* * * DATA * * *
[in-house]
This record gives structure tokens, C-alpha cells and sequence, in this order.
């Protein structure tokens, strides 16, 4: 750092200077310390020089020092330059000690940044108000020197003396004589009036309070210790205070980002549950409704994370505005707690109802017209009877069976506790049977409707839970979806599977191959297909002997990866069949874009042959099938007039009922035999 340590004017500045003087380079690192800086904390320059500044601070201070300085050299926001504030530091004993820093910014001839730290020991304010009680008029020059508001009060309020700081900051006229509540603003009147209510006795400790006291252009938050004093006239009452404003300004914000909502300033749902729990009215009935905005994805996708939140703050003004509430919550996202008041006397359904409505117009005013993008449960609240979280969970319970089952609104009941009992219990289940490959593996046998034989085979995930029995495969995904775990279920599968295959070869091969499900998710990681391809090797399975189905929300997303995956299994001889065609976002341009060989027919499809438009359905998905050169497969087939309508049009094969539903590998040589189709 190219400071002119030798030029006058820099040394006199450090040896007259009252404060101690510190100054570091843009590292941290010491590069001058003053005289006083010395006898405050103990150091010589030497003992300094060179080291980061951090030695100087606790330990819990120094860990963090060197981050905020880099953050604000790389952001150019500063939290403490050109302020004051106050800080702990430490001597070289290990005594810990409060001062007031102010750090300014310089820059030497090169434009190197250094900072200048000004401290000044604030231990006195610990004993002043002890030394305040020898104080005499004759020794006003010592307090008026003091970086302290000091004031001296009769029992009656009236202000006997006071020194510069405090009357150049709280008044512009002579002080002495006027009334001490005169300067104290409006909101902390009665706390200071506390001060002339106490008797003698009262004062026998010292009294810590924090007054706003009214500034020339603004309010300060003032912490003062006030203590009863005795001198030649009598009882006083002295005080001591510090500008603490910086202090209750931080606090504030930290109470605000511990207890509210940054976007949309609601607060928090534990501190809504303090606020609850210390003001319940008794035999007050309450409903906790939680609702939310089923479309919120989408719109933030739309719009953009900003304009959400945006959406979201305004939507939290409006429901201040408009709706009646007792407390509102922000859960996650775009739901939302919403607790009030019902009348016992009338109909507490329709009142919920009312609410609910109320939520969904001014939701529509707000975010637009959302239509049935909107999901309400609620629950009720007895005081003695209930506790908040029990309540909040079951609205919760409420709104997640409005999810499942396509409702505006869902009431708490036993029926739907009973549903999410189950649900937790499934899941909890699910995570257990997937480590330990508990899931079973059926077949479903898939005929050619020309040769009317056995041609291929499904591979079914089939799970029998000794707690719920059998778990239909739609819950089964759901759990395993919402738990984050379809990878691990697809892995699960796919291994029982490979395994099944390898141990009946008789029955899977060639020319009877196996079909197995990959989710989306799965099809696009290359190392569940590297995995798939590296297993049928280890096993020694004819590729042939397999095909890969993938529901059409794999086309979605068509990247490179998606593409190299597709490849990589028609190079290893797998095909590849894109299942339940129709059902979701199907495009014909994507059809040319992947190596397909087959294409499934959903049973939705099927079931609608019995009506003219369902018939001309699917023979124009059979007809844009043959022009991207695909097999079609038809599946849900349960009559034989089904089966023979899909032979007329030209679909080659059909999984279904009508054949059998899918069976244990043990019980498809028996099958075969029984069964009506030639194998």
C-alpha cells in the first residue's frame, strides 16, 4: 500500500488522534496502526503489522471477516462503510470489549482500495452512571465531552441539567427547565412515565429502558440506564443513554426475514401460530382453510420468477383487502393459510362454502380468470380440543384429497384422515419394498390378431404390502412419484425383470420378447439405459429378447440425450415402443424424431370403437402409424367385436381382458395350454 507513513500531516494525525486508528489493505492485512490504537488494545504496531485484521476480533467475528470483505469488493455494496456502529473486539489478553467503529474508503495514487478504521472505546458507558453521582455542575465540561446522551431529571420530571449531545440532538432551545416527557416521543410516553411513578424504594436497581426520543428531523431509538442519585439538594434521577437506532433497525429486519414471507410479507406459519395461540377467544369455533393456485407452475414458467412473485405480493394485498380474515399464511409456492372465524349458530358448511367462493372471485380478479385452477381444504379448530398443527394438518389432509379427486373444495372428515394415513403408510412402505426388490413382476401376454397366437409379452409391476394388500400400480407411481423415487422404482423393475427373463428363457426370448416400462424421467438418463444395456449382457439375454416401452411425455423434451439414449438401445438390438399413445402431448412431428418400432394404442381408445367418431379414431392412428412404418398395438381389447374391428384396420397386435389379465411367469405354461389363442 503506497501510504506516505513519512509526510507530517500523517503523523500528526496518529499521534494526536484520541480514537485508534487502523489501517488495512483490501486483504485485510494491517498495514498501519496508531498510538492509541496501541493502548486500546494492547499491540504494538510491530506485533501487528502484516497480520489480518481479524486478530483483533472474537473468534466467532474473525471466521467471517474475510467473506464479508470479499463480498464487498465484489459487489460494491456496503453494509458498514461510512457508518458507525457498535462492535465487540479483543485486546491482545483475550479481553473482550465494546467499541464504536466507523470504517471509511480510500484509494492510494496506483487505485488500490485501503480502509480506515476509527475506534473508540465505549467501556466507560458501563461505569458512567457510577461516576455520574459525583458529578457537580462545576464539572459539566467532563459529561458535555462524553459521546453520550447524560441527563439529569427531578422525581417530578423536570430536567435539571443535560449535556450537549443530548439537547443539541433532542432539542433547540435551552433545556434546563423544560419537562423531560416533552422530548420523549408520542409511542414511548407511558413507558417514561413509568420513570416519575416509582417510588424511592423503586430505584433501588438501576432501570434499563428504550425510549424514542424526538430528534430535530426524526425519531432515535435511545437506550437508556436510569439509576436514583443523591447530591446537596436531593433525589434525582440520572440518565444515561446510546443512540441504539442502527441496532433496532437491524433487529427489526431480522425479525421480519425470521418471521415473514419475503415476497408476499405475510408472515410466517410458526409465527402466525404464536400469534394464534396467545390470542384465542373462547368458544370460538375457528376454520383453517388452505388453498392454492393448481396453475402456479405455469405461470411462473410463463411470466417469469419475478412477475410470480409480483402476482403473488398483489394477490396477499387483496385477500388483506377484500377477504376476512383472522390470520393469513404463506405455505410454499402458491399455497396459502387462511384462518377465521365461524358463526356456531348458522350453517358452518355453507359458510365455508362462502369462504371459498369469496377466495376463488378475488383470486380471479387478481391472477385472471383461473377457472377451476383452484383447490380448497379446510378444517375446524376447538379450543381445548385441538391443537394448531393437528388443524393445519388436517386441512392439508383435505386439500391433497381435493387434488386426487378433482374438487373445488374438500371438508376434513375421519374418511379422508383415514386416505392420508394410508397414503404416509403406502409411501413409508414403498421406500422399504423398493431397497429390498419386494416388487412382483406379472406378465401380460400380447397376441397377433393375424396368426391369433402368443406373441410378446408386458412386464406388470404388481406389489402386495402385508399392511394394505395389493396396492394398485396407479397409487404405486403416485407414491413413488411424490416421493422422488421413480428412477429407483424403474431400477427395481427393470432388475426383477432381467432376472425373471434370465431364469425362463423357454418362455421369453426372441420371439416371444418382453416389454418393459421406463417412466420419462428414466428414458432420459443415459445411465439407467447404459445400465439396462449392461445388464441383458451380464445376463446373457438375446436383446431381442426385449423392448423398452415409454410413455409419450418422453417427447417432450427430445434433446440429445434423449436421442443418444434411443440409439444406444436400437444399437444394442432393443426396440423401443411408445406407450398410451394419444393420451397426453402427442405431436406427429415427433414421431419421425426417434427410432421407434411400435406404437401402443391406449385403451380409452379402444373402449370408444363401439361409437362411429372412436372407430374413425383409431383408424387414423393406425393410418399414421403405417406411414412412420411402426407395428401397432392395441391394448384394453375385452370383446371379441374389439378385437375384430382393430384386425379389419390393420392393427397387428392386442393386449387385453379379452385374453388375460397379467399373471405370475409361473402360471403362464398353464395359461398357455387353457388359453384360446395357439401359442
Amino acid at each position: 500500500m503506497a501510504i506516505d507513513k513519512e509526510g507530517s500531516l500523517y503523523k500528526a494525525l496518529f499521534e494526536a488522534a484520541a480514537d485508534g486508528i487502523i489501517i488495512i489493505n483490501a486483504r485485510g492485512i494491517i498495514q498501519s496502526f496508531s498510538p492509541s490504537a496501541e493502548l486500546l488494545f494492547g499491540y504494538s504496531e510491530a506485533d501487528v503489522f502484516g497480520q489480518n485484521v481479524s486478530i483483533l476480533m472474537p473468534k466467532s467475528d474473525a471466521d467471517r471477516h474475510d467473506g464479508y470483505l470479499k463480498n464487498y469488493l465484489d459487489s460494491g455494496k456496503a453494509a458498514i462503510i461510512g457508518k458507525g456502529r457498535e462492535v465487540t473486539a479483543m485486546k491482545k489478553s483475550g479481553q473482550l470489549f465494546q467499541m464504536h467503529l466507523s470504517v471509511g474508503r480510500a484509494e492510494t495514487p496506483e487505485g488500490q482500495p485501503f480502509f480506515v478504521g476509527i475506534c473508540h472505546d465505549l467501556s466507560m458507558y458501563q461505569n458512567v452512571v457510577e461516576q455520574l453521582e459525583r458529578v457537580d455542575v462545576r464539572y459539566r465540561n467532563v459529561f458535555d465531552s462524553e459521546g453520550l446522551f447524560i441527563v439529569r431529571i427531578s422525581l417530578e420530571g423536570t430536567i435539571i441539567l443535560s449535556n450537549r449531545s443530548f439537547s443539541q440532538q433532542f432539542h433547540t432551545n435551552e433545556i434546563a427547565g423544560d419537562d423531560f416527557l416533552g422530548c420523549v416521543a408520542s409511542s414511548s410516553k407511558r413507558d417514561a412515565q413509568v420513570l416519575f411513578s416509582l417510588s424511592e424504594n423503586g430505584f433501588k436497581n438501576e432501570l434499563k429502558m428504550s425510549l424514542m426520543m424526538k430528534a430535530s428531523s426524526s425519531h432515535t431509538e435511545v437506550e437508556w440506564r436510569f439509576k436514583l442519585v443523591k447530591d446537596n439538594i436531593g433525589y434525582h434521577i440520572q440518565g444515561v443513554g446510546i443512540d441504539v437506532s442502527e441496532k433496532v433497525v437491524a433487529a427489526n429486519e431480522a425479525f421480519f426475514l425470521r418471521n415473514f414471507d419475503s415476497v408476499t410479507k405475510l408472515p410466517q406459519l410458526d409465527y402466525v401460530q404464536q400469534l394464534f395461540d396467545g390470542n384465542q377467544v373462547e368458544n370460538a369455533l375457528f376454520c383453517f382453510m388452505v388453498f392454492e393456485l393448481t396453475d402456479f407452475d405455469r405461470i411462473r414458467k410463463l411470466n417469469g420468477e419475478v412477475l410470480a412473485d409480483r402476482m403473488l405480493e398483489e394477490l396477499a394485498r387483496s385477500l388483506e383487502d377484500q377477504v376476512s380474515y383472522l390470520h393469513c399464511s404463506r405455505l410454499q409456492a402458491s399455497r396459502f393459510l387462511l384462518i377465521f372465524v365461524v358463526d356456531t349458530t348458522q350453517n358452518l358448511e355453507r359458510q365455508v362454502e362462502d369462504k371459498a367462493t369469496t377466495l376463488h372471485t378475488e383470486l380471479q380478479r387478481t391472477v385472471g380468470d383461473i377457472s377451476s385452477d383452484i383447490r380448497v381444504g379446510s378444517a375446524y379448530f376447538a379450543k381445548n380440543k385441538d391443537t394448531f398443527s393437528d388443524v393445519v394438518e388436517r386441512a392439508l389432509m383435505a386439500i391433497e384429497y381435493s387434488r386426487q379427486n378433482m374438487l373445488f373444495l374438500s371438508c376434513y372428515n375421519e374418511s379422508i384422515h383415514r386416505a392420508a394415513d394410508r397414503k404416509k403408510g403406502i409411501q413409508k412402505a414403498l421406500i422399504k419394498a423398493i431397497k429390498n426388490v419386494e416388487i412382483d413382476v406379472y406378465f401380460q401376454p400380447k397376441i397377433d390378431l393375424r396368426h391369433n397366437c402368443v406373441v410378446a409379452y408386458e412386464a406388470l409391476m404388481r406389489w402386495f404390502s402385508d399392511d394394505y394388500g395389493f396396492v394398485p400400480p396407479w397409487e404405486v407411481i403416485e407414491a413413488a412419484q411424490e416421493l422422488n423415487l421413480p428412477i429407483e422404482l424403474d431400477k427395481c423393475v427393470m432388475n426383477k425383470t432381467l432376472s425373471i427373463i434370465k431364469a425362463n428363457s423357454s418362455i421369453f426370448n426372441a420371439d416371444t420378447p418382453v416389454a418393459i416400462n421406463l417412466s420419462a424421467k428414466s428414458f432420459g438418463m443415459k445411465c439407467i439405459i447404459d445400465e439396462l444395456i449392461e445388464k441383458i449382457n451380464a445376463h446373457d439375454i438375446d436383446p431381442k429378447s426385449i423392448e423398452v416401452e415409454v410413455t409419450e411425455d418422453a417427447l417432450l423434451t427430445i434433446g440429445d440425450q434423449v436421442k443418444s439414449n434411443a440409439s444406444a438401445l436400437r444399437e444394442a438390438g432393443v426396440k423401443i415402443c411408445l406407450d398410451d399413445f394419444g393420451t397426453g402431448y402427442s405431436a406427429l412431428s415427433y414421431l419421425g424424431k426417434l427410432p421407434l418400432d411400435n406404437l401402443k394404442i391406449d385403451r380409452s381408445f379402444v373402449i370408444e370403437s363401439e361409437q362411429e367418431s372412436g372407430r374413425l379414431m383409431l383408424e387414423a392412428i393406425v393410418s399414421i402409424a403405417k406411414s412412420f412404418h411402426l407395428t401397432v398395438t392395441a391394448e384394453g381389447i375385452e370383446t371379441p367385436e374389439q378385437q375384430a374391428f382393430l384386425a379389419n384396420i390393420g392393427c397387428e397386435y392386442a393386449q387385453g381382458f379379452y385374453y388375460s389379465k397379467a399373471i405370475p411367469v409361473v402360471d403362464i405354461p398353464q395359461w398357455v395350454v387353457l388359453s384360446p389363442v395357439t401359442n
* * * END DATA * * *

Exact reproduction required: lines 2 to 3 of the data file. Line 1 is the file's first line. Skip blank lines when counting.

This record gives structure tokens, C-alpha cells and sequence, in this order.
């Protein structure tokens, strides 16, 4: 750092200077310390020089020092330059000690940044108000020197003396004589009036309070210790205070980002549950409704994370505005707690109802017209009877069976506790049977409707839970979806599977191959297909002997990866069949874009042959099938007039009922035999 340590004017500045003087380079690192800086904390320059500044601070201070300085050299926001504030530091004993820093910014001839730290020991304010009680008029020059508001009060309020700081900051006229509540603003009147209510006795400790006291252009938050004093006239009452404003300004914000909502300033749902729990009215009935905005994805996708939140703050003004509430919550996202008041006397359904409505117009005013993008449960609240979280969970319970089952609104009941009992219990289940490959593996046998034989085979995930029995495969995904775990279920599968295959070869091969499900998710990681391809090797399975189905929300997303995956299994001889065609976002341009060989027919499809438009359905998905050169497969087939309508049009094969539903590998040589189709 190219400071002119030798030029006058820099040394006199450090040896007259009252404060101690510190100054570091843009590292941290010491590069001058003053005289006083010395006898405050103990150091010589030497003992300094060179080291980061951090030695100087606790330990819990120094860990963090060197981050905020880099953050604000790389952001150019500063939290403490050109302020004051106050800080702990430490001597070289290990005594810990409060001062007031102010750090300014310089820059030497090169434009190197250094900072200048000004401290000044604030231990006195610990004993002043002890030394305040020898104080005499004759020794006003010592307090008026003091970086302290000091004031001296009769029992009656009236202000006997006071020194510069405090009357150049709280008044512009002579002080002495006027009334001490005169300067104290409006909101902390009665706390200071506390001060002339106490008797003698009262004062026998010292009294810590924090007054706003009214500034020339603004309010300060003032912490003062006030203590009863005795001198030649009598009882006083002295005080001591510090500008603490910086202090209750931080606090504030930290109470605000511990207890509210940054976007949309609601607060928090534990501190809504303090606020609850210390003001319940008794035999007050309450409903906790939680609702939310089923479309919120989408719109933030739309719009953009900003304009959400945006959406979201305004939507939290409006429901201040408009709706009646007792407390509102922000859960996650775009739901939302919403607790009030019902009348016992009338109909507490329709009142919920009312609410609910109320939520969904001014939701529509707000975010637009959302239509049935909107999901309400609620629950009720007895005081003695209930506790908040029990309540909040079951609205919760409420709104997640409005999810499942396509409702505006869902009431708490036993029926739907009973549903999410189950649900937790499934899941909890699910995570257990997937480590330990508990899931079973059926077949479903898939005929050619020309040769009317056995041609291929499904591979079914089939799970029998000794707690719920059998778990239909739609819950089964759901759990395993919402738990984050379809990878691990697809892995699960796919291994029982490979395994099944390898141990009946008789029955899977060639020319009877196996079909197995990959989710989306799965099809696009290359190392569940590297995995798939590296297993049928280890096993020694004819590729042939397999095909890969993938529901059409794999086309979605068509990247490179998606593409190299597709490849990589028609190079290893797998095909590849894109299942339940129709059902979701199907495009014909994507059809040319992947190596397909087959294409499934959903049973939705099927079931609608019995009506003219369902018939001309699917023979124009059979007809844009043959022009991207695909097999079609038809599946849900349960009559034989089904089966023979899909032979007329030209679909080659059909999984279904009508054949059998899918069976244990043990019980498809028996099958075969029984069964009506030639194998």